It looks as though Cumberland Gap town officials are neatly caught between the proverbial rock and a hard place. The Board of Mayor and Aldermen (BMA) struggled last week with a request by fellow member John Ravnum to grant a temporary zoning variance that would allow him to rent the back of the Artists’ Cooperative building as an office or a residential apartment.
The town struggles daily to keep its financial barometer in the black. Any way in which officials could generate additional revenue via new business appears to always be welcomed by town officials.
However, the BMA seemed to wrestle with the variance question, due to fears that granting the variance would open the door to many more requests by other business owners to do the same.
Ravnum said he received a letter of intent from a businessman who wants to officially open his enterprise in June of 2016. The owner would spend the intervening year manufacturing inventory and building sources, gathering franchising information, creating a marketing website and building working capital, he said.
“There have been comments that this would destroy all of our ordinances. But, would it,” said Ravnum.
Town attorney James Estep III said in the legal sense, it would not.
“The reality is, once you give a variance for an ordinance, it’s sort of expected for everybody else who requests the same thing,” said Estep.
Ravnum said the temporary variance would be just for the one year.
Alderman Jerry Hopson questioned granting a variance that would allow a residence in a commercial building. Hopson said he discovered while researching statutes one area in which a residence might be legally established inside a commercially zoned area.
The large merchants’ buildings located in the historical district could be used if there are clear, horizontal divisions between the residence and the business, he said.
“The zoning at street level is for public uses like stores or banks, and the upper zone is designed for private space such as offices or apartments,” said Hopson.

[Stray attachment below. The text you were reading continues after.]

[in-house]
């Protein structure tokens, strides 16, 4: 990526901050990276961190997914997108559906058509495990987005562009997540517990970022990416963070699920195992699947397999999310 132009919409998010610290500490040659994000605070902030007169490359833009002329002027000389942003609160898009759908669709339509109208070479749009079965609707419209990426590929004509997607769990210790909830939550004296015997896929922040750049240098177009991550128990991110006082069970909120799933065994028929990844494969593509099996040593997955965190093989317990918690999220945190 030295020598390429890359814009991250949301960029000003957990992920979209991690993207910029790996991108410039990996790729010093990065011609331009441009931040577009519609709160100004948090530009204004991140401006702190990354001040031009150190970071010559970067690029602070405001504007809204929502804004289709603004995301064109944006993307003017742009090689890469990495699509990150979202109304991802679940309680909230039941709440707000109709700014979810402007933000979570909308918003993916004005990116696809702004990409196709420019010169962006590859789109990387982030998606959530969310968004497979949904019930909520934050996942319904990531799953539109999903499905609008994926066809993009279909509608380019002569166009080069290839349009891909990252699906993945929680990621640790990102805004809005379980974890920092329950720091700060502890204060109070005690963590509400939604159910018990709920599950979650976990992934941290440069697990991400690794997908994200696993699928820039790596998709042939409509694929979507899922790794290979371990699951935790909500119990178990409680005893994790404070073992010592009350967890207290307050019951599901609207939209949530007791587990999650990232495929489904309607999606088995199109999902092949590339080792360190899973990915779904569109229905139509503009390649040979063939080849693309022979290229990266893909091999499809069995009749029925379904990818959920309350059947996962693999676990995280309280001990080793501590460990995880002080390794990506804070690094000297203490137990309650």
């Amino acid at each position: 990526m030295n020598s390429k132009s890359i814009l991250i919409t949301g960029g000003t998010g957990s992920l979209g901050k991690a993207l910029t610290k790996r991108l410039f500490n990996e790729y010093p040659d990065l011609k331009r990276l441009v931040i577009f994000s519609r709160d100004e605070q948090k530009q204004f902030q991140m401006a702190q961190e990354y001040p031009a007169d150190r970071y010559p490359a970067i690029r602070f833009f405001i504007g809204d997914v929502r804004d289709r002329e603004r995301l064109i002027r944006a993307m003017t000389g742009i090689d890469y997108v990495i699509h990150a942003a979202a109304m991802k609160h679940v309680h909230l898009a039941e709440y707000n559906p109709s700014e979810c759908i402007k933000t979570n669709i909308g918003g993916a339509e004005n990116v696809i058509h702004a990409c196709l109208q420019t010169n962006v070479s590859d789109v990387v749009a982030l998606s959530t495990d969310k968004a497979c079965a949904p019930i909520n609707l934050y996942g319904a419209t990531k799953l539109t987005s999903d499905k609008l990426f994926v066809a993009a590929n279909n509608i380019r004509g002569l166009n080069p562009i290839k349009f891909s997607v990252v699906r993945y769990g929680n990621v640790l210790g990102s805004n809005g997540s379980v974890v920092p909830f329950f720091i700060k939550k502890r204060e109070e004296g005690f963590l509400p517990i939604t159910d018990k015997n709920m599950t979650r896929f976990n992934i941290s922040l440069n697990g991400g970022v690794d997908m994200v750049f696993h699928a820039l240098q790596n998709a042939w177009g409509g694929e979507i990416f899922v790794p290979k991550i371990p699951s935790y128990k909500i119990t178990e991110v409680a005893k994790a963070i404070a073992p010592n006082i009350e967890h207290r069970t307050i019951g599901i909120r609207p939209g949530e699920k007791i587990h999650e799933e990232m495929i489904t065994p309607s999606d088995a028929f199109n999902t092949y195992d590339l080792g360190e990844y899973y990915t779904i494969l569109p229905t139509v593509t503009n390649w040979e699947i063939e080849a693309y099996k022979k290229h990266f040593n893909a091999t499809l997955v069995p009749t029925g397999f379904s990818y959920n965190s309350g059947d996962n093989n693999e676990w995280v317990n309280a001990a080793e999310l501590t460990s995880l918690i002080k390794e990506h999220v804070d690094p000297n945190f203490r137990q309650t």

The purpose of a variance, he said, is to modify the application of the street level.
Hopson pointed to past instances in which the town found it necessary to turn down prospective business development due to current zoning issues.
Ravnum said the town has granted special variances in the past.
“Green Construction is one. They built their apartments on another block that had not had any structures on it, at all. And, they tore down a four-unit and put up 11 units, and one of those units is sitting on a piece of property that was never used,” said Ravnum.
Mayor Bill McGaffee reminded Ravnum that particular site is not within the historical district.
John Adams, a former Gap alderman who was present in the audience, questioned the “strictness” of the town rulings.
“I didn’t feel like we’re a big enough town to be so strict that we would cause people financial problems,” said Adams.
McGaffee said he will enforce the ordinances until they are changed.
“There’s a lot of vacant property here. Something needs to be done. But, if you want to make it easier, change these ordinances,” said McGaffee.
After a bit more discussion, alderperson Susan Bain made a motion to grant a one-year variance with alderperson Teresa Fuson seconding the motion. However, the motion failed by a vote of three to two with alderman Phillip Waller casting the deciding no vote.
Waller did say he would like to grant the variance but felt it necessary to abide by the current zoning ordinances.
A positive outcome of the vote seems to be the decision by the BMA to hold a special zoning meeting to review the ordinances. The meeting was scheduled to occur on June 8.
Reach Jan Runions at 423-254-5588 or on Twitter @scribeCP.